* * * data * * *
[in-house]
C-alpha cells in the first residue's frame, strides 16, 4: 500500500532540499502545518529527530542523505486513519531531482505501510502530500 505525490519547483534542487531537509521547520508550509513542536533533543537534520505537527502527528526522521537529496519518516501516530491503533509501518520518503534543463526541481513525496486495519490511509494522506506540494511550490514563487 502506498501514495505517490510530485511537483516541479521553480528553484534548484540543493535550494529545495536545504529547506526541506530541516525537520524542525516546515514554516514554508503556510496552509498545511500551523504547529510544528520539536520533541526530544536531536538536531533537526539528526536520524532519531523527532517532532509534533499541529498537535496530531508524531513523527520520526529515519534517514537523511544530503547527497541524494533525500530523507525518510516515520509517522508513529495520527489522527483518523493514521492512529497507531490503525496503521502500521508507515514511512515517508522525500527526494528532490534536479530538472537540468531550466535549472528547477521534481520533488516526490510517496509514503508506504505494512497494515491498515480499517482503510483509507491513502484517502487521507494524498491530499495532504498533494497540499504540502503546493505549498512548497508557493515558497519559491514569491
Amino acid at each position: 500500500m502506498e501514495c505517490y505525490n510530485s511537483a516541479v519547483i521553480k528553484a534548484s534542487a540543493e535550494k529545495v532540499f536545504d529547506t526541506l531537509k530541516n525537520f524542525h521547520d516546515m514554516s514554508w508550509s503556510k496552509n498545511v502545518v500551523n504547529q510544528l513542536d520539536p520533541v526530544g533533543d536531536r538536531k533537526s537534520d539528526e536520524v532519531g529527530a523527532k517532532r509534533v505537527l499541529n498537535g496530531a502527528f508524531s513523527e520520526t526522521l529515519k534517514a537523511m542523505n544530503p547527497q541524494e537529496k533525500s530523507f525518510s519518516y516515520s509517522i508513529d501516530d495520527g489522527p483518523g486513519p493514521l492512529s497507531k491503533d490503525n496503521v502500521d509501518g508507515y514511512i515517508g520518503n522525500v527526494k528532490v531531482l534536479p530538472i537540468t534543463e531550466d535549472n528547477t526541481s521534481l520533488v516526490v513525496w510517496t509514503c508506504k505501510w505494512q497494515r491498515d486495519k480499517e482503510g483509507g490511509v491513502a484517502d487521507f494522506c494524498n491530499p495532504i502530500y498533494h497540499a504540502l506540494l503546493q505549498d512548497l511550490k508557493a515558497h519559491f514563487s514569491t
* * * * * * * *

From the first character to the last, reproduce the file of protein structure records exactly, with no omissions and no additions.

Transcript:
[in-house]
C-alpha cells in the first residue's frame, strides 16, 4: 500500500532540499502545518529527530542523505486513519531531482505501510502530500 505525490519547483534542487531537509521547520508550509513542536533533543537534520505537527502527528526522521537529496519518516501516530491503533509501518520518503534543463526541481513525496486495519490511509494522506506540494511550490514563487 502506498501514495505517490510530485511537483516541479521553480528553484534548484540543493535550494529545495536545504529547506526541506530541516525537520524542525516546515514554516514554508503556510496552509498545511500551523504547529510544528520539536520533541526530544536531536538536531533537526539528526536520524532519531523527532517532532509534533499541529498537535496530531508524531513523527520520526529515519534517514537523511544530503547527497541524494533525500530523507525518510516515520509517522508513529495520527489522527483518523493514521492512529497507531490503525496503521502500521508507515514511512515517508522525500527526494528532490534536479530538472537540468531550466535549472528547477521534481520533488516526490510517496509514503508506504505494512497494515491498515480499517482503510483509507491513502484517502487521507494524498491530499495532504498533494497540499504540502503546493505549498512548497508557493515558497519559491514569491
Amino acid at each position: 500500500m502506498e501514495c505517490y505525490n510530485s511537483a516541479v519547483i521553480k528553484a534548484s534542487a540543493e535550494k529545495v532540499f536545504d529547506t526541506l531537509k530541516n525537520f524542525h521547520d516546515m514554516s514554508w508550509s503556510k496552509n498545511v502545518v500551523n504547529q510544528l513542536d520539536p520533541v526530544g533533543d536531536r538536531k533537526s537534520d539528526e536520524v532519531g529527530a523527532k517532532r509534533v505537527l499541529n498537535g496530531a502527528f508524531s513523527e520520526t526522521l529515519k534517514a537523511m542523505n544530503p547527497q541524494e537529496k533525500s530523507f525518510s519518516y516515520s509517522i508513529d501516530d495520527g489522527p483518523g486513519p493514521l492512529s497507531k491503533d490503525n496503521v502500521d509501518g508507515y514511512i515517508g520518503n522525500v527526494k528532490v531531482l534536479p530538472i537540468t534543463e531550466d535549472n528547477t526541481s521534481l520533488v516526490v513525496w510517496t509514503c508506504k505501510w505494512q497494515r491498515d486495519k480499517e482503510g483509507g490511509v491513502a484517502d487521507f494522506c494524498n491530499p495532504i502530500y498533494h497540499a504540502l506540494l503546493q505549498d512548497l511550490k508557493a515558497h519559491f514563487s514569491t